Thousands of out-of-work Wisconsinites who have been searching for a job for a long time will lose their unemployment benefits at the end of the year, unless Congress acts to renew federal unemployment benefits. According to a new analysis from the Wisconsin Budget Project, 65,500 jobless workers in Wisconsin will lose access to federal benefits over the next six months, as shown in the chart below.
Most states pay unemployment insurance benefits to jobless workers for a maximum of 26 weeks. In times of higher unemployment, Congress authorizes federally-funded benefits that provide assistance to people who reach the limit on their state-financed unemployment insurance. If the program that provides federal unemployment benefits is allowed to end, the maximum duration of unemployment benefits for jobless workers in Wisconsin will drop by more than half, from 54 weeks to 26 weeks.
Today’s job numbers show little improvement in long-term unemployment
Unemployment benefits kept nearly two million people out of poverty last year, but that number has declined dramatically in recent years as policymakers have curtailed benefits available for unemployed workers, according to a recent report from the Center on Budget and Policy Priorities. And it will fall much more dramatically in January if Congress does not renew the federal extended benefits for the long-term unemployed.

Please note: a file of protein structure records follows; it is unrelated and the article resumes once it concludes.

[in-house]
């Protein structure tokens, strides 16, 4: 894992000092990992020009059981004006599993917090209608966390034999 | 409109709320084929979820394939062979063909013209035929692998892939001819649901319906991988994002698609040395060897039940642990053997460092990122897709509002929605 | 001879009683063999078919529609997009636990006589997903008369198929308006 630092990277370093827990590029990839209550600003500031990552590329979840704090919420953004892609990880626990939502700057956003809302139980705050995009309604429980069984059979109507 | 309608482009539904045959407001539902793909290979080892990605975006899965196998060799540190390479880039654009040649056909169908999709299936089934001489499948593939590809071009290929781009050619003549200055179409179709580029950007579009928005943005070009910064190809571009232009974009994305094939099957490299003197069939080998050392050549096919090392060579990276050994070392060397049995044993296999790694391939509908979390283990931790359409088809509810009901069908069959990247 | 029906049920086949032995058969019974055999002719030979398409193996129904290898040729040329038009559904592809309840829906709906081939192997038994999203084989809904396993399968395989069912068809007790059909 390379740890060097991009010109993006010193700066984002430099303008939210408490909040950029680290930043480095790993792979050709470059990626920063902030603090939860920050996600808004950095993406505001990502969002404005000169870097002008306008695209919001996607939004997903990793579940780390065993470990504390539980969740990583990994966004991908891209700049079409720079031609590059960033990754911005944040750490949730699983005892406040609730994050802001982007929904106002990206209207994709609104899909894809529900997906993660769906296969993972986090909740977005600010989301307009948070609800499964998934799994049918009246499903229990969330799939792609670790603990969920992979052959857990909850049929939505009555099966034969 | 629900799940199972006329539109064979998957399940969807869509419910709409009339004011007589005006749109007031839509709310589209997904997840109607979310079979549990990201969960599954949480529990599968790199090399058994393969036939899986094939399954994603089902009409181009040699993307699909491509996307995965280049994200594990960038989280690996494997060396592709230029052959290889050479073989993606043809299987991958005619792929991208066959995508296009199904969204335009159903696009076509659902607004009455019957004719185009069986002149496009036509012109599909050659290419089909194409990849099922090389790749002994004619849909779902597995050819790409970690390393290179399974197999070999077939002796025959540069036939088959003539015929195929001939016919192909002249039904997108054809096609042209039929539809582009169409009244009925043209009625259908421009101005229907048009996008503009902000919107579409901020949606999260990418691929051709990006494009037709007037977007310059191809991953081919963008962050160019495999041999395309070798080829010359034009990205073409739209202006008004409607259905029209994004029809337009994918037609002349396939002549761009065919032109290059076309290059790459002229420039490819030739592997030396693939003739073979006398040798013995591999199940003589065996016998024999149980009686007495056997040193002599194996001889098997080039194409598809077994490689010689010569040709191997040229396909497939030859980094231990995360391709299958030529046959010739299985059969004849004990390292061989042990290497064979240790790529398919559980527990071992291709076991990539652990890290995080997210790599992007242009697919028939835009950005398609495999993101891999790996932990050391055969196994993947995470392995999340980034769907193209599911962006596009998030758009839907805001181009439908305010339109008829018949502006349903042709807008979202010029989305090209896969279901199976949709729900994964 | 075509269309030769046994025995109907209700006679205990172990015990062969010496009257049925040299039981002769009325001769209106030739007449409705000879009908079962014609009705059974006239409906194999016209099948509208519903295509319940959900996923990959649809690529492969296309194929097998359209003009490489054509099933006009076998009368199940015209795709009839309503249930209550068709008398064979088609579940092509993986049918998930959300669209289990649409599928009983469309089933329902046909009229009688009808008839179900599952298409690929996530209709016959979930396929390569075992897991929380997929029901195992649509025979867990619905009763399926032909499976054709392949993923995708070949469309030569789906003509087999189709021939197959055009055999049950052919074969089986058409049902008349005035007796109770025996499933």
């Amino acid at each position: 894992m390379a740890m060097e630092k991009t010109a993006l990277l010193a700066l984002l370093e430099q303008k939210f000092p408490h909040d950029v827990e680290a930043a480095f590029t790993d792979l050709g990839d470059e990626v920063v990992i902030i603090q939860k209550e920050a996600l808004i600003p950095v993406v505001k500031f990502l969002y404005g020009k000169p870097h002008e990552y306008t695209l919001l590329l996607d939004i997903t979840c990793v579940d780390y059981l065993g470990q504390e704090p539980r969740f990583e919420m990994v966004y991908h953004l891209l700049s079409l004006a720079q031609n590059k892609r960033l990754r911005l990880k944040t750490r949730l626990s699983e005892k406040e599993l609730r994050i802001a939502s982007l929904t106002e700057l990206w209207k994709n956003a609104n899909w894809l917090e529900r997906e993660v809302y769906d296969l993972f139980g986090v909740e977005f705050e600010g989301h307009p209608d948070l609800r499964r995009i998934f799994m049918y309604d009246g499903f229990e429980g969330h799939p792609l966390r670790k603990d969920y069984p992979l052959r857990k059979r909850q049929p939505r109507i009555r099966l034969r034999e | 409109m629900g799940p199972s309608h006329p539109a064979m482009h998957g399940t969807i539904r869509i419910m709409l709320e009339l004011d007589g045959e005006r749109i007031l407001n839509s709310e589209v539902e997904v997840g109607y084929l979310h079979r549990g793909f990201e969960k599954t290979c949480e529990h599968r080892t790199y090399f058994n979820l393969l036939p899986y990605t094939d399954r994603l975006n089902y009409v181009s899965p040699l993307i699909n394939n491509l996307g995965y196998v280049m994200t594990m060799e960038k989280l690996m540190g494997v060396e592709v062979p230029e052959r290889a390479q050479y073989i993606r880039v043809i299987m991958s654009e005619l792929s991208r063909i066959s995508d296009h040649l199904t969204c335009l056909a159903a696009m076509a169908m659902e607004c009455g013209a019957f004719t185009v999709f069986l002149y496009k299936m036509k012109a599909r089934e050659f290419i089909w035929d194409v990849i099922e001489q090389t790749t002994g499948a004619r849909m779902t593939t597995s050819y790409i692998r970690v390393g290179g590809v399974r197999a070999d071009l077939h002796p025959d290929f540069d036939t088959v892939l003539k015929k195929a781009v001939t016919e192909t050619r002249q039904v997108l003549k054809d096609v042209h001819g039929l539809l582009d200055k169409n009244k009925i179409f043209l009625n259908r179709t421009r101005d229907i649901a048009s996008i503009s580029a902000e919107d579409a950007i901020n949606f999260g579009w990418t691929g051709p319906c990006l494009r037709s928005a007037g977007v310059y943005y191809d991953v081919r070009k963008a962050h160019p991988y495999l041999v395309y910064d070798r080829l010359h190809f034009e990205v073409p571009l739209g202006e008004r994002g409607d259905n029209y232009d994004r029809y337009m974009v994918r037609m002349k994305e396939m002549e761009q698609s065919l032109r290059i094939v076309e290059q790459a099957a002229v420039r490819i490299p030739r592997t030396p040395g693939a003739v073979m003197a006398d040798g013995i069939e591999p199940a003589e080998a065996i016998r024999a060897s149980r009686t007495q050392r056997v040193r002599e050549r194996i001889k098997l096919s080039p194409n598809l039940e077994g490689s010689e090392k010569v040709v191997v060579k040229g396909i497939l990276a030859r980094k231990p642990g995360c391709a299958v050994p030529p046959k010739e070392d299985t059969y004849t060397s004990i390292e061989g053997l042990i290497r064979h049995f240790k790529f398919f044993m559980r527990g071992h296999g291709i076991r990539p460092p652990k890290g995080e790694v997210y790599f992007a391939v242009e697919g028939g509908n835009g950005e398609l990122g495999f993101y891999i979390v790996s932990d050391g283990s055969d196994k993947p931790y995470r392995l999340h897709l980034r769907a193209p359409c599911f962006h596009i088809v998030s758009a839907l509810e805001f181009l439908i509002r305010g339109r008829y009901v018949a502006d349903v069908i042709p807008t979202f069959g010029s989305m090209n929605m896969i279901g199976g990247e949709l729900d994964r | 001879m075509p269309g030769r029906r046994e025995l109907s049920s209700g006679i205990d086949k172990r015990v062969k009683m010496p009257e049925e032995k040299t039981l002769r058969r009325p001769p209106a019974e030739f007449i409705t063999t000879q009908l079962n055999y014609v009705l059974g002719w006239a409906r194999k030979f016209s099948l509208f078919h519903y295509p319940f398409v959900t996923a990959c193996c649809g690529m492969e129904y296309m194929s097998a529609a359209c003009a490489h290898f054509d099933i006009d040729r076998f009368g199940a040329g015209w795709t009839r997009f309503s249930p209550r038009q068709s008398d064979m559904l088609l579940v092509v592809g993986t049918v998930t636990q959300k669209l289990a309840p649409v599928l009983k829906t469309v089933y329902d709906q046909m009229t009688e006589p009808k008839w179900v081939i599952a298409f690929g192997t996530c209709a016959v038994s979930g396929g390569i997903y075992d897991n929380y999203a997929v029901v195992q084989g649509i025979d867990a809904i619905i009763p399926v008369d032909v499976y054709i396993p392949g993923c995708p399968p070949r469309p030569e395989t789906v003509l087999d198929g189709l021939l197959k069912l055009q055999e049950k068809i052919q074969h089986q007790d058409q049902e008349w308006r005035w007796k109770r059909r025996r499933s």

In 2012, unemployment benefits lifted 1.7 million people above the federal poverty line, down from 3.2 million people in 2010, as shown in the chart below. Part of that decline in the number of people kept out of poverty stems from the fact that fewer workers are unemployed and therefore receiving unemployment benefits, but a much larger portion of the decline stems from the fact that fewer workers that are unemployed are receiving benefits. According to the report, the number of UI (Unemployment Insurance) recipients for every 100 unemployed workers fell from 67 in 2010 to 48 in 2012. Read more
A Significant Economic Hit to the National Economy and a Gradually Expanding Erosion of Key Programs
Economists expect the federal government shutdown to have significant adverse consequences for the national economy. This LA Times article reports that some project that even just a two-week partial shutdown will cause a reduction of 0.3 to 0.4 of a percentage point from national economic growth in the fourth quarter. That’s particularly a problem when the economic recovery is already so sluggish that job growth has been barely keeping ahead of population growth.